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I'm running tests of a variable-size-and-contents test set. Data files are added and removed frequently. I'm looking for an automated way of gathering a file list.

All files are in subdirectories of D; I need the full directory and name added to a text file. However, I only need those files that have a "paired" file, which has the same filename but a different extension (so... different filename, but in a structured way). So, if there is a MyFileName.A and MyFileName.B, then I want D/.../MyFileName added to the file list.

There are .A files without .B files, but no .B files without .A files. If a .A has a .B file, then both files are in the same directory.

Any advice?

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1  
ls D/*.B | sed 's/\.B$//' > file_list.txt? –  mr_tron Jun 16 at 11:55

2 Answers 2

up vote 3 down vote accepted

If none of the filenames contain any newlines, you can do:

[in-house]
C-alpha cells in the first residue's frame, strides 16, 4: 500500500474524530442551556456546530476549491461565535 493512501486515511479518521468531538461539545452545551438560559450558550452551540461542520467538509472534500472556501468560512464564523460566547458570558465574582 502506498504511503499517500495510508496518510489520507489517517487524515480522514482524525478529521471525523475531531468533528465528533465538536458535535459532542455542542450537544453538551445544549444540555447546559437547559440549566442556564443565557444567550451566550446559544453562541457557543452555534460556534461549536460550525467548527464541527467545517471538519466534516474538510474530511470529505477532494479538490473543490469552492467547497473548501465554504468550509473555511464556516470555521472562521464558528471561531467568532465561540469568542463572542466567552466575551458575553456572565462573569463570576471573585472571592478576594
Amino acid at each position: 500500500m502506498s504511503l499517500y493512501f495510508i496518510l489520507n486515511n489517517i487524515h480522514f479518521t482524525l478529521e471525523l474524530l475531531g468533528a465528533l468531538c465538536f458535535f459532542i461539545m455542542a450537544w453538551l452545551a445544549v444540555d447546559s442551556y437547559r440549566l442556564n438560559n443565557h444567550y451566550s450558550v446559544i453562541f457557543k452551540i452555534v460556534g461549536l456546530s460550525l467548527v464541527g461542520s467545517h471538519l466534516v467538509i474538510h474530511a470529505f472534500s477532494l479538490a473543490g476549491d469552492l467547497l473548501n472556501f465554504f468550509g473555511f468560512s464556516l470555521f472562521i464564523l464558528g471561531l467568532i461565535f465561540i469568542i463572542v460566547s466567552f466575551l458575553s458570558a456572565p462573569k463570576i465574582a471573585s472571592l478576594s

find D -type f \( -name '*.A' -o -name '*.B' \) |
  sed 's/\.[^.]*$//' |
  sort |
  uniq -d >paired_files

This should work in the more general case where there are .B files without .A files.

To handle any filename using recent GNU tools:

find D -type f \( -name '*.A' -o -name '*.B' \) -print0 |
  sed -z 's/\.[^.]*$//' |
  sort -z |
  uniq -dz |
  tr '\0' '\n' >paired_files
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Works perfectly, thanks! Flagged this as the answer as well as richard's, because this one generally applicable whereas richard's uses the very obvious property of if B then A –  Gaminic Jun 16 at 13:38

If you statement is true “there are no .B files without .A files.”, then get a list of .B files and remove the extension.

find $directory-to-search -name "*.B" | sed -r -e "s~(.*)\.B~\1~g"
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Note that -r to enable extended expressions is not standardised. GNU sed uses it but OSX sed uses -E instead. Others may not implement extended expressions at all. –  Graeme Jun 16 at 12:13
    
I can't believe I didn't think of that. I guess that's why you should reexamine your assumptions when the problem changes. –  Gaminic Jun 16 at 13:34

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